Le-ovdah—The Work Ethic

The sense of duty I mentioned above with regard to “le-shomrah” applies likewise to the first component of Adam’s mandate—“ le-ovdah.” It is not enough to guard; one needs also to develop and to create. Let us be mindful that this applied even in what seemingly had been a perfect world! “And God saw all that He had made and found it very good” (Bereishit 1:31). If all is wonderful and perfect, what need is there for “le-ovdah?” There are two possible answers. Although the difference between them is of great significance in many areas, I would prefer not to focus on the clash between them, but rather to see them both as being correct.

The first answer is that, indeed, the world was created perfect— but part of that perfection, and one of the components within that order, is human activity. Part of “And He found it very good” is man, not existing simply as a biological being enjoying the world, but rather as a functional being who con- tributes, creates and works. The need for man to work is not part of the curse subsequent to the sin; man was originally placed in the Garden in order to cultivate it. The curse was that man would have to battle with an unwilling earth: “Thorns and thistles shall it sprout for you. . . . By the sweat of your brow shall you get bread to eat” (Bereishit 3:18-19). But the fact that one needs to work at all is part of the primeval, primordial order, irrespective of any element of sin. This had been intended from the beginning. Simply put, this is indeed a perfect order, provided that man does his part. If man does not, then one of the pieces of the picture has fallen out, and the world is no longer perfect.

According to this approach, both “le-ovdah” and “le-shomrah” are designed to maintain the world at its present level, and this entails two components: passively guarding against damage and actively working in order to replenish. We need to work so that the natural processes repeat themselves; if you do not contribute your share, the seasons come and go, but nature does not replenish itself.

The second approach assumes that “le-ovdah” is a mandate to go beyond the original state of creation. “Le-ovdah” is not meant simply to maintain the original standard; rather, we have been given the right and the duty to try to transcend it. While the former approach asserts that man was asked to maintain the world as God had created it, this answer claims that man was empowered and enjoined to create something better, as it were.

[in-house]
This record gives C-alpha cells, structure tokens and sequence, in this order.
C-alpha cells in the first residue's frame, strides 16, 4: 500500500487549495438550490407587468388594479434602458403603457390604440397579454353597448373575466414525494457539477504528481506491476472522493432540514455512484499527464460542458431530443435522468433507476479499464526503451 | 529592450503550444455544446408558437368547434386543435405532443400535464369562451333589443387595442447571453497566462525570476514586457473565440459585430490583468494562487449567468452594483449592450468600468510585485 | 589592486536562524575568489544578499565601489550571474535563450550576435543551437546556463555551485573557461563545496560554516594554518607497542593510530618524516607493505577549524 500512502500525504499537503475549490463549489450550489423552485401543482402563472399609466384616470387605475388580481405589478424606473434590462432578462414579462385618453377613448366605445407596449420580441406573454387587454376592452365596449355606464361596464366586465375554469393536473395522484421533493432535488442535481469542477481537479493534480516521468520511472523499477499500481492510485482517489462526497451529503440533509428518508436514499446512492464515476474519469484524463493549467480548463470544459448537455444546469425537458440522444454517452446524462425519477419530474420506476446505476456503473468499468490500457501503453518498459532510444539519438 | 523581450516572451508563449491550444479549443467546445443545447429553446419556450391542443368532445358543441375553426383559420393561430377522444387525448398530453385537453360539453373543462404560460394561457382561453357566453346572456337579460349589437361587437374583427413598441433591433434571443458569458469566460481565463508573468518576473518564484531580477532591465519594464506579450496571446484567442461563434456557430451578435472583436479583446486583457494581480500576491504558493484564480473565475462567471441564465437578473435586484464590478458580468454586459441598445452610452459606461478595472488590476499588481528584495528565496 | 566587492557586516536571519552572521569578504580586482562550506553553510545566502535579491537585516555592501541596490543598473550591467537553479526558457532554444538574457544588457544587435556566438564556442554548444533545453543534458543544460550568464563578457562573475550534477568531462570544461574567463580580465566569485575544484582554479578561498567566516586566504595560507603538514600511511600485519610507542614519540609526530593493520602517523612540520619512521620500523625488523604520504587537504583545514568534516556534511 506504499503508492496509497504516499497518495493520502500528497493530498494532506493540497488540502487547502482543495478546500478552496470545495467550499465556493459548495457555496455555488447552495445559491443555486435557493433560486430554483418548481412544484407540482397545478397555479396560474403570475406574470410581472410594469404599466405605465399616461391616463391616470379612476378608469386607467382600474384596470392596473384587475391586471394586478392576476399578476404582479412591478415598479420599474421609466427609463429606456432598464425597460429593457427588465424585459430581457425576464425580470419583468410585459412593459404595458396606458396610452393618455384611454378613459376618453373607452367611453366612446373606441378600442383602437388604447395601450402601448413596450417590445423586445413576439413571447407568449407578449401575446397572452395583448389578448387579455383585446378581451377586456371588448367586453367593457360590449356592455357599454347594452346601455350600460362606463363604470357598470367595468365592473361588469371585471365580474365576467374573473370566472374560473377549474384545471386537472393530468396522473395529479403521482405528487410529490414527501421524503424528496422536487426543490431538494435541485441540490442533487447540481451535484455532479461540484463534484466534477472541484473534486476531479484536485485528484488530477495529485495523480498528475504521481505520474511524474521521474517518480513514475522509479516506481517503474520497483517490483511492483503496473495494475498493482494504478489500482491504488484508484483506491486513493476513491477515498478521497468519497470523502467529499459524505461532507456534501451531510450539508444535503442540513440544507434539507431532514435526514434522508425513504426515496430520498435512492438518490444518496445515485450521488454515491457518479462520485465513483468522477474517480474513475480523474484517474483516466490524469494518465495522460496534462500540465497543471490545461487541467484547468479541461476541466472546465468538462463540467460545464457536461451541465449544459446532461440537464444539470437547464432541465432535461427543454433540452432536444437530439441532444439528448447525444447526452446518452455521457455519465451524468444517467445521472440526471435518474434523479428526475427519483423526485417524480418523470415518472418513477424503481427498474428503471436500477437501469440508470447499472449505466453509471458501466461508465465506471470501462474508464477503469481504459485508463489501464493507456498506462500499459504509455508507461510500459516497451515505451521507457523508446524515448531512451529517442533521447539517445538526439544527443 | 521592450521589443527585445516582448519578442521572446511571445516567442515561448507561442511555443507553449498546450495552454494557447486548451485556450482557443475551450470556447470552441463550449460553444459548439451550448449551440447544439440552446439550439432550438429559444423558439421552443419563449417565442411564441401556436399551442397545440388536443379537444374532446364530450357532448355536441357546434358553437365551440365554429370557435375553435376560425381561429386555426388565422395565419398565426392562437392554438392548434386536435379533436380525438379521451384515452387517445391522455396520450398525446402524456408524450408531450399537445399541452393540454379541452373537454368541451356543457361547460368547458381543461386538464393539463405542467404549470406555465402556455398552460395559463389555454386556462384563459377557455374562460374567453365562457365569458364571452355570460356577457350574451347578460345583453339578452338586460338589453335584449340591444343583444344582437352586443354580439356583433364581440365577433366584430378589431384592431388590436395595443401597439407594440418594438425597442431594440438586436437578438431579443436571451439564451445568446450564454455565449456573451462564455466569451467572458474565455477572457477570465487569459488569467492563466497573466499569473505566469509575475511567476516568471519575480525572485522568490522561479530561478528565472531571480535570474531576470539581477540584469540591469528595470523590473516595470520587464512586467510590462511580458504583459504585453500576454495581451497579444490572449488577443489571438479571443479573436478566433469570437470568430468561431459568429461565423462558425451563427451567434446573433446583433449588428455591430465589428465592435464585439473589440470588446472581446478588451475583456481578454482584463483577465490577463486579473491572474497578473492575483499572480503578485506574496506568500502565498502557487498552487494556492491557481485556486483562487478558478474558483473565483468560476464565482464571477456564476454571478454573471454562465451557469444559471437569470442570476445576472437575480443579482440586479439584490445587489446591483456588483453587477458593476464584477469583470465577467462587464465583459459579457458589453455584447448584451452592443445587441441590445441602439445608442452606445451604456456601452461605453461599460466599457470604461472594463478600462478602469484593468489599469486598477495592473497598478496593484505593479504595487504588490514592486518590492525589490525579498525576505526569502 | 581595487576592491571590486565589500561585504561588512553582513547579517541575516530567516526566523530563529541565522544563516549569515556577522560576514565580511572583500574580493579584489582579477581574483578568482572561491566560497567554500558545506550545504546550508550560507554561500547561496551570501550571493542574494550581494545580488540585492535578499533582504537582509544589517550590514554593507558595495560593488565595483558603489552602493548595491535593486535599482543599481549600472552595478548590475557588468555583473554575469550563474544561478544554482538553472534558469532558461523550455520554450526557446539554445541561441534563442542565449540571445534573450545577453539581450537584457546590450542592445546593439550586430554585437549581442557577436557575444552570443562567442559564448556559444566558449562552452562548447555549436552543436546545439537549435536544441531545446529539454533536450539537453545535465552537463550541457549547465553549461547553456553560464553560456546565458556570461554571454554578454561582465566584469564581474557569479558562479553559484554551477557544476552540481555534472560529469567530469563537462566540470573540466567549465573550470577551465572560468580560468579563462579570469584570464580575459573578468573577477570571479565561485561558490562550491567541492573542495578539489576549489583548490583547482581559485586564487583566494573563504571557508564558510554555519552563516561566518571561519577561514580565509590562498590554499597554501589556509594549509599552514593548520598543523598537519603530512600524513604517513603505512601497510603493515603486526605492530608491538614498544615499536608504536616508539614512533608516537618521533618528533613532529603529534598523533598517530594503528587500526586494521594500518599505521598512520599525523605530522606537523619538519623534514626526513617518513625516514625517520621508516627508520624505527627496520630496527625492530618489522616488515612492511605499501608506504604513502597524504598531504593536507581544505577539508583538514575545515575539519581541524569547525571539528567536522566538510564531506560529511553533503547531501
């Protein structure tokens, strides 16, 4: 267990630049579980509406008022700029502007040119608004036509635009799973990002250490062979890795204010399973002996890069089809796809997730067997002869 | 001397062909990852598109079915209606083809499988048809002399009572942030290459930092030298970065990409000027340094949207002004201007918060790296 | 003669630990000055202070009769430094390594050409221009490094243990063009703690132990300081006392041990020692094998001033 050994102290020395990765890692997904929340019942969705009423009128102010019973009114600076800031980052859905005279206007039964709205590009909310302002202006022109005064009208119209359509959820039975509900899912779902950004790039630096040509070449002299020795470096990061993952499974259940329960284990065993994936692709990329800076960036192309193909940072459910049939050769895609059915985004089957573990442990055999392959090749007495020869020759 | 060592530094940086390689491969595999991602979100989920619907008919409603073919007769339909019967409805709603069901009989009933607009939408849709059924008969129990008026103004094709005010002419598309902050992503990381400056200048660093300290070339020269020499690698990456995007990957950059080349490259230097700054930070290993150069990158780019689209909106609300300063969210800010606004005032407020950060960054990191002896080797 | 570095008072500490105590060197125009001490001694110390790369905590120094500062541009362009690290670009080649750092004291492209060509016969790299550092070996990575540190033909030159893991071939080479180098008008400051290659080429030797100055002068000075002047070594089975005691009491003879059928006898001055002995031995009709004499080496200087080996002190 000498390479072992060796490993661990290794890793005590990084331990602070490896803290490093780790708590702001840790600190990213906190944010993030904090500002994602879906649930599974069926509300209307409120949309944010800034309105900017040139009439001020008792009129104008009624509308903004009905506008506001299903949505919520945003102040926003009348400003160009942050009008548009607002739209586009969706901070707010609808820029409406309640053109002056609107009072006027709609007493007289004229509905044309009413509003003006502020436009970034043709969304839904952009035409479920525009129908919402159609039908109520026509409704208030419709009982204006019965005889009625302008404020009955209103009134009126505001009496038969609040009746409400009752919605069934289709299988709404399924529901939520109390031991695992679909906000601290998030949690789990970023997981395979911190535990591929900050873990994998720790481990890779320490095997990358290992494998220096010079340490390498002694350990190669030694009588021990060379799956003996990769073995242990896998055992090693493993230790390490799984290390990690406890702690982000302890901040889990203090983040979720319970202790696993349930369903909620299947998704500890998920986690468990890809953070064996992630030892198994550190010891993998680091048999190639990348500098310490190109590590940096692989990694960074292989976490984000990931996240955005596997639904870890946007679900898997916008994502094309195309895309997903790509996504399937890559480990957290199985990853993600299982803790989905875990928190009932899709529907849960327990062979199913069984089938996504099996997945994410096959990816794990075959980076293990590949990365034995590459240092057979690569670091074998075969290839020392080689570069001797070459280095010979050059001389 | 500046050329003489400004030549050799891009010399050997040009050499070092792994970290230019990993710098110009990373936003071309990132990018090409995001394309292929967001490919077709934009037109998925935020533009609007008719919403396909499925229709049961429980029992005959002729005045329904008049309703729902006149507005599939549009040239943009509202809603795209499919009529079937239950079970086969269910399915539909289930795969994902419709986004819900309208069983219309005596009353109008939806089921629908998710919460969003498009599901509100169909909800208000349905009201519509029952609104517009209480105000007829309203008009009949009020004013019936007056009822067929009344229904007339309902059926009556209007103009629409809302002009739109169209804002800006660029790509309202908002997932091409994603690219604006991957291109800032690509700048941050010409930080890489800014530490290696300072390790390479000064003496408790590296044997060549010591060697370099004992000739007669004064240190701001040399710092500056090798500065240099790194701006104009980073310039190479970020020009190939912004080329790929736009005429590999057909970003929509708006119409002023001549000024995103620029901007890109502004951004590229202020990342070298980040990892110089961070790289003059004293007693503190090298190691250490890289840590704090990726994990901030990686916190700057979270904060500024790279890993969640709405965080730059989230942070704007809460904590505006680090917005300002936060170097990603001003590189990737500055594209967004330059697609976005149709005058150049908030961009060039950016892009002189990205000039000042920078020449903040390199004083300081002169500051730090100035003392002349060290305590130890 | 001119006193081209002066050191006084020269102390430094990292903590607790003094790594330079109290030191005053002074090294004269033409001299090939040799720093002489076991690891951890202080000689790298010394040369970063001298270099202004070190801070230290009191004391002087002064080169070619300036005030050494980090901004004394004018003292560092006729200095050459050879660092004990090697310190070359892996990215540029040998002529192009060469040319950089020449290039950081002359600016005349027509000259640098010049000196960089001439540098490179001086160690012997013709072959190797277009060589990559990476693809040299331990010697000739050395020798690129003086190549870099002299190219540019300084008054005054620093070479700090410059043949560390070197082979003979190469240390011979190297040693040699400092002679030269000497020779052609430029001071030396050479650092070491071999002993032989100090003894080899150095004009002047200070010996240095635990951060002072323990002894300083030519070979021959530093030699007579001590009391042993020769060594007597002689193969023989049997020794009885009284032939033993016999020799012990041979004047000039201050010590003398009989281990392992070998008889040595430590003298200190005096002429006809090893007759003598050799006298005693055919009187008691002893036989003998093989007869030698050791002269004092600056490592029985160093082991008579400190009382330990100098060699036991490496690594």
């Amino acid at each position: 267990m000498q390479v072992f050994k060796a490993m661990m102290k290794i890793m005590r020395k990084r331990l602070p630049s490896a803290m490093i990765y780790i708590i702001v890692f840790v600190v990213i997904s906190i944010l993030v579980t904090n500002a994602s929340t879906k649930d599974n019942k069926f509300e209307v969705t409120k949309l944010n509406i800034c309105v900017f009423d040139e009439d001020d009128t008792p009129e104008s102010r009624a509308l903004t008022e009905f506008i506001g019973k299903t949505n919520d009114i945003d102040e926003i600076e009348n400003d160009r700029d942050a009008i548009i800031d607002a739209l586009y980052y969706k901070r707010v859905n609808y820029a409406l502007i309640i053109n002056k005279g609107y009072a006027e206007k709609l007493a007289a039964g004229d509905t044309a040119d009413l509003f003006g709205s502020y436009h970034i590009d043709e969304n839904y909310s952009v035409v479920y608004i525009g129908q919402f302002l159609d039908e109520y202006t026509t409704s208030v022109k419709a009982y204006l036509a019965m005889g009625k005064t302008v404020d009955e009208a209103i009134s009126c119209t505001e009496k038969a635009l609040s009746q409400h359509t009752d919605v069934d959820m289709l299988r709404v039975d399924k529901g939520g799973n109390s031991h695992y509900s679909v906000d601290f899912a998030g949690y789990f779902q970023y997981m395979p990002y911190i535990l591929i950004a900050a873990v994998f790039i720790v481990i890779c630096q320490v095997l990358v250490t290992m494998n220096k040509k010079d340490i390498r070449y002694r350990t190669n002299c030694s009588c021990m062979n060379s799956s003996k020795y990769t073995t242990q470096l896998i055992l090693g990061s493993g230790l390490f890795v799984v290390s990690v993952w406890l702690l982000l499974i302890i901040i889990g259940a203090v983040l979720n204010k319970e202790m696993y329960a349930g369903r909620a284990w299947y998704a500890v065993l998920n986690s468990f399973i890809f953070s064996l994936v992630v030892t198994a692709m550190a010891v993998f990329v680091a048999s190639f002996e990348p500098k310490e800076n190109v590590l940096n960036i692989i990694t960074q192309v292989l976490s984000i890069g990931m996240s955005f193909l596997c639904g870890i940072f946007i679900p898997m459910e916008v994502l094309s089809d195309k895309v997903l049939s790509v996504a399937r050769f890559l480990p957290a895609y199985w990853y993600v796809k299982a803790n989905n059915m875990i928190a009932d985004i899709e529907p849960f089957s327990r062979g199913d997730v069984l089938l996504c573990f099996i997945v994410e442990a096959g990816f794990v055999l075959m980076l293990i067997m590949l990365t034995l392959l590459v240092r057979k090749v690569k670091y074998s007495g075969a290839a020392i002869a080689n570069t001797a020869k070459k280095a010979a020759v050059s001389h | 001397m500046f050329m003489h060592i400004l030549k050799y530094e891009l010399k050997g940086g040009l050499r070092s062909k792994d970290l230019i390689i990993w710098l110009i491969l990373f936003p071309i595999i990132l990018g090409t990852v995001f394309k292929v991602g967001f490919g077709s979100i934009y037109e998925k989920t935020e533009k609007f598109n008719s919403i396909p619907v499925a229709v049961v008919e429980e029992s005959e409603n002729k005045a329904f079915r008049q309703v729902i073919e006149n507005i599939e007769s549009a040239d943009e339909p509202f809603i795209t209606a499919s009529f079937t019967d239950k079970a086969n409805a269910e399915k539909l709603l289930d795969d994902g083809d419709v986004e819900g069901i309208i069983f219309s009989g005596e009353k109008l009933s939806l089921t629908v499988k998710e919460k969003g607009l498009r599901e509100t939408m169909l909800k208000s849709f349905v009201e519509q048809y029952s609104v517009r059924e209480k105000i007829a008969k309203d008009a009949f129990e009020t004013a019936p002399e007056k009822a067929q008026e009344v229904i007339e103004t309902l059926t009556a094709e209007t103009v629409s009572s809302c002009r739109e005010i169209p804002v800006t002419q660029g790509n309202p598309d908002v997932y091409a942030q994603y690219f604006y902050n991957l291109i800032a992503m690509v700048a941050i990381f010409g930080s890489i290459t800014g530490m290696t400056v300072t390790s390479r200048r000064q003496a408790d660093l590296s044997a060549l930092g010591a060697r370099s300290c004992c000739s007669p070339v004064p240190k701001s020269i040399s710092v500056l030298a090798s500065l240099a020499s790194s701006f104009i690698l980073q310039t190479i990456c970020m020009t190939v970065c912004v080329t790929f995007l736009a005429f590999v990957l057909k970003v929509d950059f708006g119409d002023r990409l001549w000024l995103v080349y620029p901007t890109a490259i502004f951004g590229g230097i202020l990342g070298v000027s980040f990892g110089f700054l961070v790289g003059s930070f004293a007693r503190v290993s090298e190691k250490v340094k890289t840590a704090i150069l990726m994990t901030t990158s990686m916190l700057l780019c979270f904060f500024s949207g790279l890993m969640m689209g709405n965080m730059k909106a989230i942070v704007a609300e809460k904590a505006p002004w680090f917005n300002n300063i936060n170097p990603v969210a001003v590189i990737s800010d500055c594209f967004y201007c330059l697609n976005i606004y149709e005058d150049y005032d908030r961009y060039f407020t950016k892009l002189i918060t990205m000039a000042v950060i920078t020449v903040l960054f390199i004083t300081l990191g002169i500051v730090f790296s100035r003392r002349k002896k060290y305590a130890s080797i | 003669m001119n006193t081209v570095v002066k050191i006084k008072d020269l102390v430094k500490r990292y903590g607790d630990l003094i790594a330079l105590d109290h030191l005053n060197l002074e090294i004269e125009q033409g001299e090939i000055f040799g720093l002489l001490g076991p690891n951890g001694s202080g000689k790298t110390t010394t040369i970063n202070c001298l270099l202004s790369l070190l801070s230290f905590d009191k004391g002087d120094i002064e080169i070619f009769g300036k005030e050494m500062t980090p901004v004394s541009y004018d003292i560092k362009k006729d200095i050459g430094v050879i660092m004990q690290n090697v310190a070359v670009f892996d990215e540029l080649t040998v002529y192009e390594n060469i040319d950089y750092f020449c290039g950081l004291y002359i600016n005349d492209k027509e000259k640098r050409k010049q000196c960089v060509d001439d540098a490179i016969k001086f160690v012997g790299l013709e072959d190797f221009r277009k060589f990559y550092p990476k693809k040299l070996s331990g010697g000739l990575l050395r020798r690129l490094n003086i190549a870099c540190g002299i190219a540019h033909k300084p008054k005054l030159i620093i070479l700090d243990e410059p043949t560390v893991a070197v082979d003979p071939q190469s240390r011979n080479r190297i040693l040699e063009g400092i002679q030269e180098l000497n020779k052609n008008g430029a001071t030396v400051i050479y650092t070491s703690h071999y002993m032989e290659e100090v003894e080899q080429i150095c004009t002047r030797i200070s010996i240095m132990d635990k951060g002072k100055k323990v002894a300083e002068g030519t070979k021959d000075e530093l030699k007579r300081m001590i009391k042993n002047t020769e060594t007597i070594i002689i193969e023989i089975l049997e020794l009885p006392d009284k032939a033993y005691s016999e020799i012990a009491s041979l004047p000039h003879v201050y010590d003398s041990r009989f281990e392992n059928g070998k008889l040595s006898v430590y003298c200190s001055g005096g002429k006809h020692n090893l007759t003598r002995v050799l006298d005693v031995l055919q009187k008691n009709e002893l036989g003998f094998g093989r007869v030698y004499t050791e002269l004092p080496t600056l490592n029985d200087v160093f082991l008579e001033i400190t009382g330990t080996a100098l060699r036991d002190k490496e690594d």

Although this approach is audacious, we find it advanced by Chazal in several places. Perhaps the most celebrated is the midrash (Tanchuma, Parashat Tazria) which speaks of the encounter between the Roman governor Turnus Rufus and Rabbi Akiva. Turnus Rufus asked Rabbi Akiva, “If God wanted man to be circumcised, then why did He not create him that way?” Rabbi Akiva responded, “Bring me some wheat.” Then he said, “Bring me a loaf of bread.” He asked, “Which do you prefer to eat, the bread or the wheat?” “Naturally, the bread,” Turnus Rufus replied. Rabbi Akiva retorted, “Do you not see now that the works of flesh and blood are more pleasant than those of God?” There is a certain audacity here, but these are the words of Rabbi Akiva! What you have here is an assertion of human ability and grandeur, and of human responsibility to engage in this kind of improvement.

The extent to which this particular view is accepted depends on whether one adopts, to a greater or lesser degree, a humanistic perspective. Humanists talk a great deal about man placing his imprint upon the world, improving it, building it, and so on. When I say humanists, I am not talking only about secular humanists; I mean religious humanists within our world as well. Rav Yosef Dov Soloveitchik and Rav Meir Simcha of Dvinsk, for example, talk a great deal about the need for man to create.

Historically, this debate has found expression in some very strange contexts. In late seventeenth-century England, there was a vigorous debate about the hills and valleys. Some assumed that in the Newtonian world of mathematical precision, a perfect world presumably would be perfectly shaped. How, then, to explain the indentations of hills and valleys which seem to mar what should be a perfectly round globe? People with a more Romantic perspective said that it’s nicer this way, with some variety; who would want the whole world to be as flat as the New Jersey Turnpike? Others gave a more theological interpretation: really, a perfect world would be a perfect globe without any ups and downs, but God made the mountains and the valleys so that man should have the challenge of flattening everything. To us, this debate seems curious, but the basic notion is clear.

The debate about the role of art similarly reflects these two basic positions about man’s relation to the world. Plato claimed that artists misrepresent reality. He believed that the ultimate reality is the world of ideas, of which our world is just a kind of reflection or image. Now, says Plato, what does the poet or the artist do? He has the image of the image, and is now two steps removed from reality, instead of being one step away. So he banished all of them from his ideal republic. One response was given to this by Plotinus. The best known statement of this response in English is Sir Philip Sidney’s “The Defense of Poesy,” an essay written in the late sixteenth century. Sidney says that Plato’s perception is wrong: the poet does not imitate nature, he goes beyond nature. The natural world, he says, is brass, but the poet’s world is gold.



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